Want to personalize the content shown after you hit the new Firefox button in Firefox 4? With the Personal Menu add-on for Firefox, this is pretty easy to do. It allows you to strip or add features from the menu so that you can hopefully get a lot more use out of it.
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Want to get quick and easy access to the history for one specific tab? The Tab History Menu add-on for Firefox adds that ability to your Firefox browser.
By introducing this feature into the browser, for those minimal theme users, you can ditch the backward and forward browsing buttons in your navigation toolbar arrangement. Via the options, you can set it to display the current page title in history menu if the current tab hasn’t had history yet, and also disable the history popup when the the Shift, Ctrl, or Alt keys are being pressed.
With the Tab History Menu extension installed, you can cut down on your browser’s navigation clutter or get one more way to browse your history. It is a great addition to Firefox, no matter what way you use it.
Wanting to save some space in Gmail, or perhaps you’re just tired of the text-based main links to browse around your e-mail account?
The GMail Compactor user script will help you reclaim that space with style.
As you can see, from the picture above, after you install this Greasemonkey user script, everything from your Compose Mail link down to your Contacts link are now minimized into very pretty icons. As an extra benefit, you also still get the count of how many new messages are in some of your folders, such as Spam. If you want to maximize the vertical real estate in Gmail, then pick up the Gmail Compactor user script. (found via Lifehacker)
Stay-Open Menu is an add-on for Firefox that will keep menu items open, even if you click elsewhere. It is a pet peeve for some, to have to do all this re-clicking if you need to access more than one thing from the menu. This extension enables multiple selections from bookmarks menu, history Menu, or address bar dropdown list, without reopening menu or using sidebar.
When you middle-click a bookmarked item in the bookmarks (or in the history) you will open that web page up in a new tab, and the menu stays open, so you can do more clicking inside of it. You can then click all the links you need to click and open up. Once you are finished, hit the Esc button to close the menus (or you can click somewhere outside the menu, as well). Here is one more handy tip from the developers:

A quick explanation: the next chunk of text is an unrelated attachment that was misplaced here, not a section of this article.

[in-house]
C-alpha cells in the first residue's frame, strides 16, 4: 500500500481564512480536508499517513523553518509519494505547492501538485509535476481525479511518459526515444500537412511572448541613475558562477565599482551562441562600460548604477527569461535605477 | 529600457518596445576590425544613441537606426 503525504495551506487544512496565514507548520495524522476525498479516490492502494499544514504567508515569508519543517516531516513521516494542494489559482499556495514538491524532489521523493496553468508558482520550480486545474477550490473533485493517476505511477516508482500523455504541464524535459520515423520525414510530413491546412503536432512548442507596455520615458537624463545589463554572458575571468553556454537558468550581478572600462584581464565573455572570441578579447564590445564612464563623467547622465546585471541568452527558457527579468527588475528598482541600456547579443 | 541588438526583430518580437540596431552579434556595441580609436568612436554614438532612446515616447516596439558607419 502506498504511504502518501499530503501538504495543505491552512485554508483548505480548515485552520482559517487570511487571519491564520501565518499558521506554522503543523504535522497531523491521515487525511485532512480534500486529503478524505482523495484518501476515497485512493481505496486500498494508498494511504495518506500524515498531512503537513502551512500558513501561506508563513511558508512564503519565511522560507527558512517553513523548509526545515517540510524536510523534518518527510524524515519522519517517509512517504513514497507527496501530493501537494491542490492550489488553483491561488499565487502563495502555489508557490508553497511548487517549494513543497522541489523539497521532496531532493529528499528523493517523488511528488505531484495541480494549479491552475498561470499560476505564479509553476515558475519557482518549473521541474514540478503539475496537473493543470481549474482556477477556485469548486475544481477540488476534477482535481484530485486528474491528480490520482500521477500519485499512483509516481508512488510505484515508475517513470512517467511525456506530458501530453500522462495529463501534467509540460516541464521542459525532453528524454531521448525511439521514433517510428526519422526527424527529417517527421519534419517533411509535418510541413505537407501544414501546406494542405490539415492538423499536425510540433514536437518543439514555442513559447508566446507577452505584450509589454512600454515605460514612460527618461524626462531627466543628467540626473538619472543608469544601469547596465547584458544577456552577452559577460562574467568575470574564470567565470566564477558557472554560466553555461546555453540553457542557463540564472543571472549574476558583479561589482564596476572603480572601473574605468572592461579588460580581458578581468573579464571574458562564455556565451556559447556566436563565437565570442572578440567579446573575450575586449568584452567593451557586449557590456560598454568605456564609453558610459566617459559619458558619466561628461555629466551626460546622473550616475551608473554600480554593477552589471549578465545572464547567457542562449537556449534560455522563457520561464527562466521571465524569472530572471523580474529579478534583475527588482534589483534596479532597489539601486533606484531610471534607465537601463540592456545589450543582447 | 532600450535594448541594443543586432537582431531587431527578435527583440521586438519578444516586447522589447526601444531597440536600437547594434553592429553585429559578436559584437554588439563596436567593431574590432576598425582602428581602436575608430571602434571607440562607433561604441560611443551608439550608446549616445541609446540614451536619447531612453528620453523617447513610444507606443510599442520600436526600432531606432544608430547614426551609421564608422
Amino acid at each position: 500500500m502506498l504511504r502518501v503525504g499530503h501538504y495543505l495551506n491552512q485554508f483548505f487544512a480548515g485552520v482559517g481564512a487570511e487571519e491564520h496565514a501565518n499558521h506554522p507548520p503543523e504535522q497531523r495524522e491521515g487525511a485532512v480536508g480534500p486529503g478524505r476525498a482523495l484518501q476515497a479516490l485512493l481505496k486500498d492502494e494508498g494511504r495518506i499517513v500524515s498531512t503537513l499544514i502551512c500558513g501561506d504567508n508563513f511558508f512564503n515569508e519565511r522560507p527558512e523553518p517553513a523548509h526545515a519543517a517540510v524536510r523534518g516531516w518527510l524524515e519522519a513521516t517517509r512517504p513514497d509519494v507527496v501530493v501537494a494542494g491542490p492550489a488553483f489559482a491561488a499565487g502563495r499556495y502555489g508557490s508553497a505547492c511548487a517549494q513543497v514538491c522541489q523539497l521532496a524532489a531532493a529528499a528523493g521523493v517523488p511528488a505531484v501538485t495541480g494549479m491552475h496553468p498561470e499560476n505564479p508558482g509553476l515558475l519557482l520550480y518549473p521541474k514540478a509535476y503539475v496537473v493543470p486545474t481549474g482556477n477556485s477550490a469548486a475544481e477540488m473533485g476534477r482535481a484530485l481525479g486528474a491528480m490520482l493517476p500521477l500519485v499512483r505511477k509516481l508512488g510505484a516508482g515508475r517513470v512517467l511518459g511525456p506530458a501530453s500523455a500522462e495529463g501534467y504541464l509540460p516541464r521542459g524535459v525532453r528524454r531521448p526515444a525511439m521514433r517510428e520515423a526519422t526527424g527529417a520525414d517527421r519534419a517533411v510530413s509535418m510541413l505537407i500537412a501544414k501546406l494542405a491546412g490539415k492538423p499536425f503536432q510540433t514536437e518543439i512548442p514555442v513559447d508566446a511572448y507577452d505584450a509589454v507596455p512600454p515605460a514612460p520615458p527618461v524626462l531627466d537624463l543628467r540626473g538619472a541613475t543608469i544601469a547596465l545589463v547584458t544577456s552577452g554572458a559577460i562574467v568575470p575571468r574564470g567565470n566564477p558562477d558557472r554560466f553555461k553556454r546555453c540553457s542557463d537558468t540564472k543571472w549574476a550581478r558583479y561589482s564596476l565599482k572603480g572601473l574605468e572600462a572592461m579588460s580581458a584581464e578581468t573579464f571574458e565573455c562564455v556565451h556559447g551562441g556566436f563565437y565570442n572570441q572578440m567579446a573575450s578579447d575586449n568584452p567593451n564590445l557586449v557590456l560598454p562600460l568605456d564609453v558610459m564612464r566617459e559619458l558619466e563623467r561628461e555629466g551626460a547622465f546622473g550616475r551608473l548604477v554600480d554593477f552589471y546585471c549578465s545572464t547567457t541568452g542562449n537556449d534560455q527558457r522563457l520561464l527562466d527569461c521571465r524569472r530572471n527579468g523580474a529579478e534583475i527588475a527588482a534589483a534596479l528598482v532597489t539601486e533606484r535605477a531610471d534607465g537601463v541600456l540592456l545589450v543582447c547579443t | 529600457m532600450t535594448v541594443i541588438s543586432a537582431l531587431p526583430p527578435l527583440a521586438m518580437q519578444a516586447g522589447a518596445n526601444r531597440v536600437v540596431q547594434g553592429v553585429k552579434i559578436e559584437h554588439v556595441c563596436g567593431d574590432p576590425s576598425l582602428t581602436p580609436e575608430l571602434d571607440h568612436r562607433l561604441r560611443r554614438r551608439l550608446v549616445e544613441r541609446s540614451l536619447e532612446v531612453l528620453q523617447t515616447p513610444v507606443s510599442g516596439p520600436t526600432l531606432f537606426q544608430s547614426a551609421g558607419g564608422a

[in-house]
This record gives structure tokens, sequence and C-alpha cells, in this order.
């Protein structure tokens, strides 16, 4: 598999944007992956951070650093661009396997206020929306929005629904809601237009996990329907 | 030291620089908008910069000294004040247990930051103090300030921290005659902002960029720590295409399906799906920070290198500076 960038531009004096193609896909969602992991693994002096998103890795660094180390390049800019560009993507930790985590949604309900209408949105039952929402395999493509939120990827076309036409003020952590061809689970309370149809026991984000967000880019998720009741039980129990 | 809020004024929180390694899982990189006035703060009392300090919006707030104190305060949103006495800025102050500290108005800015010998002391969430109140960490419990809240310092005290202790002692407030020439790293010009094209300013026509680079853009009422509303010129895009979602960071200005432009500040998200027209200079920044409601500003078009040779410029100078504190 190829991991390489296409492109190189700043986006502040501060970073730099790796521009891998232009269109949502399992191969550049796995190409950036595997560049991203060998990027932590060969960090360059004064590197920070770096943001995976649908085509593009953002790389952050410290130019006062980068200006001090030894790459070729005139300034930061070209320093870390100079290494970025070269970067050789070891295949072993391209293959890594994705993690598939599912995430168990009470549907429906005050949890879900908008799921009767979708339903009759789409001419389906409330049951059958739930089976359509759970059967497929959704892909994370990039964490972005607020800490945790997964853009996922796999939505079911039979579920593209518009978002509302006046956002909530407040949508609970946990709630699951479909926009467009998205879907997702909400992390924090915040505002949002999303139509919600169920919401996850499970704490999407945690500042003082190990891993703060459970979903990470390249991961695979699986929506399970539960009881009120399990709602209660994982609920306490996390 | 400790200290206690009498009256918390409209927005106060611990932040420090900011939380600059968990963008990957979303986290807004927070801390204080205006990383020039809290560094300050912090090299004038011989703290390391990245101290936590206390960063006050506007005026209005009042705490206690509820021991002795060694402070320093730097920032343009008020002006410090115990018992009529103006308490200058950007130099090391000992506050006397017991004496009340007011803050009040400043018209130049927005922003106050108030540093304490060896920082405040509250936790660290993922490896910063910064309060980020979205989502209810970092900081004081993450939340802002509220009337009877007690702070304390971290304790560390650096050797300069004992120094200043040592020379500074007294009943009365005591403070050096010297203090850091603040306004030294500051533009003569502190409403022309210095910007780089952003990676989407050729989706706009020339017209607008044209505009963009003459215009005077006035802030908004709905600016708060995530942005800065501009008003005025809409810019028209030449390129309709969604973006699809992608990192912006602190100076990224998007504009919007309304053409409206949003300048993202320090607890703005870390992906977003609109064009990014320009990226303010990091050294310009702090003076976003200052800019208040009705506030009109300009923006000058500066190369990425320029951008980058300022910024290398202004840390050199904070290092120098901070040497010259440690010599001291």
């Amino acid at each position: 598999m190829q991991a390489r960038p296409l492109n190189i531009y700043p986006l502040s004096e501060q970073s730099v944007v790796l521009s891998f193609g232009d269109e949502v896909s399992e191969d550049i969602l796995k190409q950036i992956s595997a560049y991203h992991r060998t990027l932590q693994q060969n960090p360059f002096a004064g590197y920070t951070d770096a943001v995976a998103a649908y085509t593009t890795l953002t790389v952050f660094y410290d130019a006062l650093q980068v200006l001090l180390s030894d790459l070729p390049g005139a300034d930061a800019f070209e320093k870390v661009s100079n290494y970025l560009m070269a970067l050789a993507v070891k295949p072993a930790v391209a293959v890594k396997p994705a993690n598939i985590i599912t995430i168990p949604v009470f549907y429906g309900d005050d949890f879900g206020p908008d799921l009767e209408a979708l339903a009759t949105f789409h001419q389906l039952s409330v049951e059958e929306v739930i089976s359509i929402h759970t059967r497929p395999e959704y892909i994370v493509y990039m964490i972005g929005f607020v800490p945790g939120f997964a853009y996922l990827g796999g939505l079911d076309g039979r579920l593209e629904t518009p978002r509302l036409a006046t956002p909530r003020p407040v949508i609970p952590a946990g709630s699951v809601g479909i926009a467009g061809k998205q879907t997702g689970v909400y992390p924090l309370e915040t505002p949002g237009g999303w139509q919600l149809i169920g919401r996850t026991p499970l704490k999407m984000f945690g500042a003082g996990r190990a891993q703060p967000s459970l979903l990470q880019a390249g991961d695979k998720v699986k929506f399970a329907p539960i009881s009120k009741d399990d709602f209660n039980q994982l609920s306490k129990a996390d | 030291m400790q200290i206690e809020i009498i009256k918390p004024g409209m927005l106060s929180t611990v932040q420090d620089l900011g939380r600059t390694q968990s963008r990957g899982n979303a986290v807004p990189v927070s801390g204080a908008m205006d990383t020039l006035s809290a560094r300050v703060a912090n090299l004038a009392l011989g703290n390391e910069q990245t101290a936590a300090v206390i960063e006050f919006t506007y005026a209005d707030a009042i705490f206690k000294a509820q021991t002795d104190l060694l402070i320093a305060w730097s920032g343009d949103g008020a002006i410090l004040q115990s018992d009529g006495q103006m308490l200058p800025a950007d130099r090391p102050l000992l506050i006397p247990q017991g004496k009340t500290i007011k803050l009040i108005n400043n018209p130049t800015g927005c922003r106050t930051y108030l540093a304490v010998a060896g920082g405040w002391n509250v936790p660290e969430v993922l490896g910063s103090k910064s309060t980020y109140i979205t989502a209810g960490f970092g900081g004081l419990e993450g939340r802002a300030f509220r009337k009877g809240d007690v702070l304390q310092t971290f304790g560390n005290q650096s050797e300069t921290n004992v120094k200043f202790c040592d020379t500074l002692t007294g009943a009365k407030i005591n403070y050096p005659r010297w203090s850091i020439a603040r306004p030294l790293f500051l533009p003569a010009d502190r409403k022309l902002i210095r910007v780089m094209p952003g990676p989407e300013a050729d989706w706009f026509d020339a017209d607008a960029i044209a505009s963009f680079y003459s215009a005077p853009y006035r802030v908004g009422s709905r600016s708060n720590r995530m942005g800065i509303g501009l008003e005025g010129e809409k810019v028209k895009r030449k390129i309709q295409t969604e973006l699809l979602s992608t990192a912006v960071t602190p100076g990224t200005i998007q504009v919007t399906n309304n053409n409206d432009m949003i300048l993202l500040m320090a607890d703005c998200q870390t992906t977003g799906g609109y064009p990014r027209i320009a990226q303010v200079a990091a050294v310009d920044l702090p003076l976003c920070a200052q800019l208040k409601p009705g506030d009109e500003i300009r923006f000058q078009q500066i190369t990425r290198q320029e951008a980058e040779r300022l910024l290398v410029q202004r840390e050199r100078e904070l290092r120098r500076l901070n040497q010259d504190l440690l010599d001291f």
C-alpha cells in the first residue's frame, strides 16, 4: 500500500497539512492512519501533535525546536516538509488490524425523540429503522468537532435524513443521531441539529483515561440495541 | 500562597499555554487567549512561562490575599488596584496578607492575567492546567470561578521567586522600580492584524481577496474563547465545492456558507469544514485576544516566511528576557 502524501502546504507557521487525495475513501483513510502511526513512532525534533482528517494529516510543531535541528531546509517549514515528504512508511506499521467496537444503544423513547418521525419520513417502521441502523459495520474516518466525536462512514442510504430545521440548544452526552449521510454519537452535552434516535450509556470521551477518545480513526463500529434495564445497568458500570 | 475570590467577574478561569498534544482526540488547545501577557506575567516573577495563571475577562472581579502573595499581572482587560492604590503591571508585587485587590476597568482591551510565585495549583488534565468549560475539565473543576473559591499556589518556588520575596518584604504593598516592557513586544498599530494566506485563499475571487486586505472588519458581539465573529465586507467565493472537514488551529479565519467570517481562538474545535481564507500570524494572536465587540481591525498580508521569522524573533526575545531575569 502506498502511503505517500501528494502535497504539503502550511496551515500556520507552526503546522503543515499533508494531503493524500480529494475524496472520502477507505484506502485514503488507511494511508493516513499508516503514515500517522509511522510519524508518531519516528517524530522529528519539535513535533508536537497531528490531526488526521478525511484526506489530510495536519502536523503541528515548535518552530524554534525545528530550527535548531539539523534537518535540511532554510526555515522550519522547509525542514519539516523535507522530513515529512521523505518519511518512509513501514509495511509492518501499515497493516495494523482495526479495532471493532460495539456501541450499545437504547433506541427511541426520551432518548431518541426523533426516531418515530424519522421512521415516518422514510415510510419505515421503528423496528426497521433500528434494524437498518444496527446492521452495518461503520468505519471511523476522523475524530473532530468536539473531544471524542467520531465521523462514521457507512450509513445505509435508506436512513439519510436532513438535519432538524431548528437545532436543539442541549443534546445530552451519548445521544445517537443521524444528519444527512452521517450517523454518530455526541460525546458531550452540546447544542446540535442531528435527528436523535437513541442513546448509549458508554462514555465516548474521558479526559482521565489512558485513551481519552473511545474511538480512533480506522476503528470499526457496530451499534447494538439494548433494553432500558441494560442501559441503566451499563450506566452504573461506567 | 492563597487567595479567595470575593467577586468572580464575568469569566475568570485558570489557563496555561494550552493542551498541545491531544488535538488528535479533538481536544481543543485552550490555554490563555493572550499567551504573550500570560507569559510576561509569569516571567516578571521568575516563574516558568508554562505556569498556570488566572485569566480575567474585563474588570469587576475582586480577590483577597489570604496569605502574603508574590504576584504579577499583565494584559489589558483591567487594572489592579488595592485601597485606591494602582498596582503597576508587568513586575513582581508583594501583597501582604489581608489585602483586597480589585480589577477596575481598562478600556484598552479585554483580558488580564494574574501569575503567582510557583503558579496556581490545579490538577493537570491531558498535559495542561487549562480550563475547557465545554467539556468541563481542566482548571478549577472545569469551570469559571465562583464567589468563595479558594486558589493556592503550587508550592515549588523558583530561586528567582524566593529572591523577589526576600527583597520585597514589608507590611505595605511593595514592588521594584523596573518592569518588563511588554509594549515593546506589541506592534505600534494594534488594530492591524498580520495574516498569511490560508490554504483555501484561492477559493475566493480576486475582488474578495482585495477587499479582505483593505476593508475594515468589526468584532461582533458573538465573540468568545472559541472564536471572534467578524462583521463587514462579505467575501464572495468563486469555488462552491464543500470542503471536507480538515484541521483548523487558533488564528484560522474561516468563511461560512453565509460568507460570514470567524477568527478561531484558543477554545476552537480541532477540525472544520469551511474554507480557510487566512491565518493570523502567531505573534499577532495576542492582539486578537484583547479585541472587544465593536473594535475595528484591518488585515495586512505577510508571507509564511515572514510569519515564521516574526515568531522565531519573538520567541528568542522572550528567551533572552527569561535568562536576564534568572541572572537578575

Toggle the about:config value of extensions.stayopenmenu.useCtrlMeta from false to true to enable usage with Ctrl-click. See the homepage for more detailed instructions on how to turn on the Ctrl-click option, and further information about using with the Smart Location Bar.
For more help and support for the Stay-Open Menu extension, be sure to check out this thread:
If just a handful of searching up in your search bar doesn’t cut it for you or if you want to remove your search bar to reclaim space, termBlaster is the super searching extention that will have you looking for things you never knew you could look.
Here is a little more about the Firefox extension from the developers:
termBlaster adds the ability to perform searches from your right-click (or context) menu using one of 110+ websites that range from search engines to encyclopedias to translators. Website lists are in XML format and can be modified in Places.
One would think that speed could come into play when trying to navigate through the search menus but you can do so quickly with little or no effort at all. All you do is highlight and right click the word you want to search and then select the search engine you want to use. They have shopping searches, review searches, torrent searches, map searches, too many to name.